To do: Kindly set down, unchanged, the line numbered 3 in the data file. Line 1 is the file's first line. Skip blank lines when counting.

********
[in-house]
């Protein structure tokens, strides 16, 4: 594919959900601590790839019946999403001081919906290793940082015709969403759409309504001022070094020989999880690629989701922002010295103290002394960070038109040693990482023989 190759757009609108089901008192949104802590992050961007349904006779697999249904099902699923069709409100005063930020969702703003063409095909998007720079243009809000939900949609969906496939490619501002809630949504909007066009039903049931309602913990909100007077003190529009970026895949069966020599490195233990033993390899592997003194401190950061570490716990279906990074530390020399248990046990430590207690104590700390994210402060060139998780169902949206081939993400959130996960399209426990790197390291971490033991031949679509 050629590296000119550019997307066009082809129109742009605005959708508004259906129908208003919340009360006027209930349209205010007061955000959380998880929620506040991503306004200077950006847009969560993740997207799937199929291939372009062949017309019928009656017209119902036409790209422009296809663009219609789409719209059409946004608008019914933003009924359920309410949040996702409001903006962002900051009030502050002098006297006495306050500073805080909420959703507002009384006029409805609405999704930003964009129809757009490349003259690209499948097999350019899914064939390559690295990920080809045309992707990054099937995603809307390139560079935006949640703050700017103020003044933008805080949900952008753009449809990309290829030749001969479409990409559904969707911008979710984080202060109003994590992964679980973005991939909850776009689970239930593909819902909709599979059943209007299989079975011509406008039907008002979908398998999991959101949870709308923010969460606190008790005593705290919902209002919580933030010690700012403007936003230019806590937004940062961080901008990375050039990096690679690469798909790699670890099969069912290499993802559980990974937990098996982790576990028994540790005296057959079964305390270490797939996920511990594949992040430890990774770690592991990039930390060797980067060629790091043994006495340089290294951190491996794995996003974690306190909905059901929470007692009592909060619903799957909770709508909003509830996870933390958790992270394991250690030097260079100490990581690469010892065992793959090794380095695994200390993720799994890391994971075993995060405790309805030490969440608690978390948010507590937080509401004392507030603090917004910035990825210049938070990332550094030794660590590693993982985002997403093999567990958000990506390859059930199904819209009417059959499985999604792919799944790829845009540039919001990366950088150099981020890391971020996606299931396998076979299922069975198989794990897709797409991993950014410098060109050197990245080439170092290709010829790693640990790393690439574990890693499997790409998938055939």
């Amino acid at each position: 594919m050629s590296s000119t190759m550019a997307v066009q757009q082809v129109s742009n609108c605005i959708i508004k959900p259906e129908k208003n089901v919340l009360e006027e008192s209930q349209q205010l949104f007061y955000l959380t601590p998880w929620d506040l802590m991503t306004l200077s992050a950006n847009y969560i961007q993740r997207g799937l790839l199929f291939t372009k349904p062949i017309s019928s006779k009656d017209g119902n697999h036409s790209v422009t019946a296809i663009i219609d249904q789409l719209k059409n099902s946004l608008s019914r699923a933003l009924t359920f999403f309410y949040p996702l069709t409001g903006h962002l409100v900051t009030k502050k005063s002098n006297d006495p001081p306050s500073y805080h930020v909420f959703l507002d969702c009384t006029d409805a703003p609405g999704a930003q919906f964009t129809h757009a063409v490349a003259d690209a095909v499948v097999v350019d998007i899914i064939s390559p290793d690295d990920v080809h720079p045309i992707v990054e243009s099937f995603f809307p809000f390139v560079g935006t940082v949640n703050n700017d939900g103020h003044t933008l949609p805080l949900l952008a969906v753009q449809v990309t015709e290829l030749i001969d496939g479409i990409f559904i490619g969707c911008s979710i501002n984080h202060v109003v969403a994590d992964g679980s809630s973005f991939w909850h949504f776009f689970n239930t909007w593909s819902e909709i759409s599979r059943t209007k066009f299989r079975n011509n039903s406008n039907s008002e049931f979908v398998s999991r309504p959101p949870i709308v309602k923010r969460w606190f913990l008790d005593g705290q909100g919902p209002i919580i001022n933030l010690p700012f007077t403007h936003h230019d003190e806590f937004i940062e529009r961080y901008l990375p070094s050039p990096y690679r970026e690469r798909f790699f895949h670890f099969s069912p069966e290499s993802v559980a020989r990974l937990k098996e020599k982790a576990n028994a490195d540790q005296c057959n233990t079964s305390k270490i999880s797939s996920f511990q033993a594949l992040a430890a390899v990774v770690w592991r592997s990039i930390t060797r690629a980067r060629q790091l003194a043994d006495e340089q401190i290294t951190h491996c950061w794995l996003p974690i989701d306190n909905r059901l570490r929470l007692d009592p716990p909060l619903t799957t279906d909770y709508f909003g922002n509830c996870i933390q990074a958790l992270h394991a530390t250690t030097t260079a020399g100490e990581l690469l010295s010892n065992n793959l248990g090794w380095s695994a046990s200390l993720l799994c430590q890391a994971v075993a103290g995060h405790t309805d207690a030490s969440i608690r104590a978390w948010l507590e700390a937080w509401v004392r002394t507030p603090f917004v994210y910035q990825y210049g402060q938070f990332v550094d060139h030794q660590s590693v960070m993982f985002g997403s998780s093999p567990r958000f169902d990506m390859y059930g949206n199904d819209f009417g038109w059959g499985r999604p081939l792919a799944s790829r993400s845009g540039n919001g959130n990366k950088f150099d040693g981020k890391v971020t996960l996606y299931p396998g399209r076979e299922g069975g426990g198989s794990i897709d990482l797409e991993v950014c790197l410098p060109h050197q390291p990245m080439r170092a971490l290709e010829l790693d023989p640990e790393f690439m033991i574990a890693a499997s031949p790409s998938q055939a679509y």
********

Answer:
């Amino acid at each position: 594919m050629s590296s000119t190759m550019a997307v066009q757009q082809v129109s742009n609108c605005i959708i508004k959900p259906e129908k208003n089901v919340l009360e006027e008192s209930q349209q205010l949104f007061y955000l959380t601590p998880w929620d506040l802590m991503t306004l200077s992050a950006n847009y969560i961007q993740r997207g799937l790839l199929f291939t372009k349904p062949i017309s019928s006779k009656d017209g119902n697999h036409s790209v422009t019946a296809i663009i219609d249904q789409l719209k059409n099902s946004l608008s019914r699923a933003l009924t359920f999403f309410y949040p996702l069709t409001g903006h962002l409100v900051t009030k502050k005063s002098n006297d006495p001081p306050s500073y805080h930020v909420f959703l507002d969702c009384t006029d409805a703003p609405g999704a930003q919906f964009t129809h757009a063409v490349a003259d690209a095909v499948v097999v350019d998007i899914i064939s390559p290793d690295d990920v080809h720079p045309i992707v990054e243009s099937f995603f809307p809000f390139v560079g935006t940082v949640n703050n700017d939900g103020h003044t933008l949609p805080l949900l952008a969906v753009q449809v990309t015709e290829l030749i001969d496939g479409i990409f559904i490619g969707c911008s979710i501002n984080h202060v109003v969403a994590d992964g679980s809630s973005f991939w909850h949504f776009f689970n239930t909007w593909s819902e909709i759409s599979r059943t209007k066009f299989r079975n011509n039903s406008n039907s008002e049931f979908v398998s999991r309504p959101p949870i709308v309602k923010r969460w606190f913990l008790d005593g705290q909100g919902p209002i919580i001022n933030l010690p700012f007077t403007h936003h230019d003190e806590f937004i940062e529009r961080y901008l990375p070094s050039p990096y690679r970026e690469r798909f790699f895949h670890f099969s069912p069966e290499s993802v559980a020989r990974l937990k098996e020599k982790a576990n028994a490195d540790q005296c057959n233990t079964s305390k270490i999880s797939s996920f511990q033993a594949l992040a430890a390899v990774v770690w592991r592997s990039i930390t060797r690629a980067r060629q790091l003194a043994d006495e340089q401190i290294t951190h491996c950061w794995l996003p974690i989701d306190n909905r059901l570490r929470l007692d009592p716990p909060l619903t799957t279906d909770y709508f909003g922002n509830c996870i933390q990074a958790l992270h394991a530390t250690t030097t260079a020399g100490e990581l690469l010295s010892n065992n793959l248990g090794w380095s695994a046990s200390l993720l799994c430590q890391a994971v075993a103290g995060h405790t309805d207690a030490s969440i608690r104590a978390w948010l507590e700390a937080w509401v004392r002394t507030p603090f917004v994210y910035q990825y210049g402060q938070f990332v550094d060139h030794q660590s590693v960070m993982f985002g997403s998780s093999p567990r958000f169902d990506m390859y059930g949206n199904d819209f009417g038109w059959g499985r999604p081939l792919a799944s790829r993400s845009g540039n919001g959130n990366k950088f150099d040693g981020k890391v971020t996960l996606y299931p396998g399209r076979e299922g069975g426990g198989s794990i897709d990482l797409e991993v950014c790197l410098p060109h050197q390291p990245m080439r170092a971490l290709e010829l790693d023989p640990e790393f690439m033991i574990a890693a499997s031949p790409s998938q055939a679509y």